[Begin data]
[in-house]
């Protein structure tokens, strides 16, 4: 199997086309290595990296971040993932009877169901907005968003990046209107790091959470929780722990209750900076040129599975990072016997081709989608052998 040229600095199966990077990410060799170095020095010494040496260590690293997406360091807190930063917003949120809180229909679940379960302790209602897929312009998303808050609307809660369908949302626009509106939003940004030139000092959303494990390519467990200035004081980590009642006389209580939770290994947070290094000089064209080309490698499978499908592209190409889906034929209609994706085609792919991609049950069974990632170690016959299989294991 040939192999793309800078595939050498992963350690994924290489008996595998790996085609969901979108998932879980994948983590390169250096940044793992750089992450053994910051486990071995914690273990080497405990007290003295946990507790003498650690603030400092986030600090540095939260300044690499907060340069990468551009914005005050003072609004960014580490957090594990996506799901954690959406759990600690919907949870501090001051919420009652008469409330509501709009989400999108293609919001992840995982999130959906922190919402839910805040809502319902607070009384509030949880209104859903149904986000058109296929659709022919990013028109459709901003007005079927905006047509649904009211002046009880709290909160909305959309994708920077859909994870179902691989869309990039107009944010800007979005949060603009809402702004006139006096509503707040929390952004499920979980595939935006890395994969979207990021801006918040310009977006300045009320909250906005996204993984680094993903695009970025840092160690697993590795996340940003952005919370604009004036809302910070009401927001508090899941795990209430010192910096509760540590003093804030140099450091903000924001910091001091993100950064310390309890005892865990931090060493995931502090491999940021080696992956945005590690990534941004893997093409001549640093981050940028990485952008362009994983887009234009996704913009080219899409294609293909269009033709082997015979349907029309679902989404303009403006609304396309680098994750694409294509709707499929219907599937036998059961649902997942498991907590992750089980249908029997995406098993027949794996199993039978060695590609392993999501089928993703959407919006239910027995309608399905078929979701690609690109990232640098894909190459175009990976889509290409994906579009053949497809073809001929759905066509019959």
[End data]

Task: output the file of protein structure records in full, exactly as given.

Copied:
[in-house]
């Protein structure tokens, strides 16, 4: 199997086309290595990296971040993932009877169901907005968003990046209107790091959470929780722990209750900076040129599975990072016997081709989608052998 040229600095199966990077990410060799170095020095010494040496260590690293997406360091807190930063917003949120809180229909679940379960302790209602897929312009998303808050609307809660369908949302626009509106939003940004030139000092959303494990390519467990200035004081980590009642006389209580939770290994947070290094000089064209080309490698499978499908592209190409889906034929209609994706085609792919991609049950069974990632170690016959299989294991 040939192999793309800078595939050498992963350690994924290489008996595998790996085609969901979108998932879980994948983590390169250096940044793992750089992450053994910051486990071995914690273990080497405990007290003295946990507790003498650690603030400092986030600090540095939260300044690499907060340069990468551009914005005050003072609004960014580490957090594990996506799901954690959406759990600690919907949870501090001051919420009652008469409330509501709009989400999108293609919001992840995982999130959906922190919402839910805040809502319902607070009384509030949880209104859903149904986000058109296929659709022919990013028109459709901003007005079927905006047509649904009211002046009880709290909160909305959309994708920077859909994870179902691989869309990039107009944010800007979005949060603009809402702004006139006096509503707040929390952004499920979980595939935006890395994969979207990021801006918040310009977006300045009320909250906005996204993984680094993903695009970025840092160690697993590795996340940003952005919370604009004036809302910070009401927001508090899941795990209430010192910096509760540590003093804030140099450091903000924001910091001091993100950064310390309890005892865990931090060493995931502090491999940021080696992956945005590690990534941004893997093409001549640093981050940028990485952008362009994983887009234009996704913009080219899409294609293909269009033709082997015979349907029309679902989404303009403006609304396309680098994750694409294509709707499929219907599937036998059961649902997942498991907590992750089980249908029997995406098993027949794996199993039978060695590609392993999501089928993703959407919006239910027995309608399905078929979701690609690109990232640098894909190459175009990976889509290409994906579009053949497809073809001929759905066509019959």